Guide for Preventing Occupational Hearing Loss

One of the biggest and most notable impacts on our hearing throughout our lives is often associated with workplace or occupational noise exposure.

According to the Centers for Disease Control and Prevention, 24% of hearing loss in the United States can be traced back to exposure in the workplace. The U.S. Bureau of Labor Statistics notes that there are an estimated 20,000 cases of workplace hearing loss each year.

From construction sites to event venues, emergency response industries, even manufacturing and countless other lines of profession, your exposure in the workplace can have a serious impact on your hearing throughout your career.

Preventing Occupational Hearing Loss – A Guide

While casual exposure in your day-to-day life is sometimes unpreventable, you should feel confident when heading to work for your shift that noise induced hearing loss won’t be a direct result of your place of work.

Employers are required to provide employees with te required personal protective equipment (PPE) to ensure they are best protected against hazards in the workplace. One of these hazards is the risk of workplace hearing loss.

Below are some tips you can utilize to help protect your hearing, and ensure you maintain your healthy, optimal hearing levels for decades to come.

  • Ask your employer what their monitoring protocol is. Anything at or over 85 dB in a concurrent 8-hour shift, or noise levels that fluctuate in range from 85 dB to 130 dB over the course of an 8-hour shift, must be monitored to ensure proper PPE is provided to employers.
  • Inquire about audiometric testing – This is a testing system that monitors an employee’s hearing levels over the course of employment. Employees who are exposed to 85 dB or more over the course of 8 hours should be tested regularly to ensure that employee PPE and occupational hearing protection programs are in place and succeeding.
  • In the event that an employee is exposed to the baseline minimum for occupational noise exposure (anything at or over 85 dB in a concurrent 8-hour shift, or noise levels that fluctuate in range from 85 dB to 130 dB over the course of an 8-hour shift) must be provided or fitted with the appropriate hearing loss prevention equipment – this could be ear plugs inserted into the canal, earplugs that are partially inserted into the ear canal but held in place by a head piece, or ear muffs, which consist of sound canceling material and ear cushions.
  • Any hearing protection your employer provides you should be rated for the volume of work you’re being exposed to.
  • Be proactive – if you notice a change in your hearing and think it may be associated with exposure to occupational noise in your workplace, alert your management immediately.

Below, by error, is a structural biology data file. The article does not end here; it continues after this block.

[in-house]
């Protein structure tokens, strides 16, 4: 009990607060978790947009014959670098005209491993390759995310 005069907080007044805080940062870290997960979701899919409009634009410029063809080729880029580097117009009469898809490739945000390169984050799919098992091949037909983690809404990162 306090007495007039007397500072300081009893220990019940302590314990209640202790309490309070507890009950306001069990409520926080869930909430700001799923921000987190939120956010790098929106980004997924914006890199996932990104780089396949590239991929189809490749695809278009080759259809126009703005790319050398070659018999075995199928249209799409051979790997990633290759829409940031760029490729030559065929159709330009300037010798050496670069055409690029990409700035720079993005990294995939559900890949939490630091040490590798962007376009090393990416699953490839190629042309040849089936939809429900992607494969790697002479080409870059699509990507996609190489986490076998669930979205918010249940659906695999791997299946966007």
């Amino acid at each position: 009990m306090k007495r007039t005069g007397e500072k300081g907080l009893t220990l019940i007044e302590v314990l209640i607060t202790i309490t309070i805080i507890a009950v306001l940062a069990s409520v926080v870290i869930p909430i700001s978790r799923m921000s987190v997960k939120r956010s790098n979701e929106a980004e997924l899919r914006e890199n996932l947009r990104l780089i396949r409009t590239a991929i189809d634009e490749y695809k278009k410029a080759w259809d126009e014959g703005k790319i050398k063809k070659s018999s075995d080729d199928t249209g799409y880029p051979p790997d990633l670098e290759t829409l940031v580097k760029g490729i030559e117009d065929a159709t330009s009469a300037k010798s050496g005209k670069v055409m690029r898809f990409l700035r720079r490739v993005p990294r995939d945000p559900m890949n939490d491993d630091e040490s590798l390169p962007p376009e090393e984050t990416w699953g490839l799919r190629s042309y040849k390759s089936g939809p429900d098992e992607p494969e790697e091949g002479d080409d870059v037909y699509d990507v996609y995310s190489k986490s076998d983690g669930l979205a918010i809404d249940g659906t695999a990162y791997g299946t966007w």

• Help instill safe workplace practices – when working in loud environments, be sure to help reinforce safety policies for preventing occupational hearing loss and other possible safety hazards. Lead by example to help prevent hearing loss in coworkers.
  • Evaluate any time your exposure, procedures or environment change. If a new piece of equipment is brought online, make sure it does not require a higher level of hearing protection.

Occupational noise is one of the leading causes of noise exposure hearing loss. The unfortunate part is that in many cases this risk can be avoided. To help mitigate or completely stop workplace hearing loss, you’ll need to be attentive and observant of your own auditory health, and be sure to request the proper PPE and testing while on the job.

Contact Us Today!

If you’d like more information about occupational hearing loss, come in and meet the team at Hearing Specialists of CT. We’ll start with a complimentary hearing assessment to determine your baseline hearing. We can also explore options for hearing protection if needed. Click here to request an appointment online, or call our team on 888-657-5768.

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The purpose of this hearing assessment and/or demonstration is for hearing wellness and to determine if the consumer may benefit from using hearing aids, which may include selling and fitting hearing aids. Products demonstrated may differ from products sold. Assessment conclusion is not a medical diagnosis and further testing may be required to diagnose hearing loss. The use of any hearing aid may not fully restore normal hearing and does not prevent future hearing loss. Hearing instruments may not meet the needs of all hearing-impaired individuals.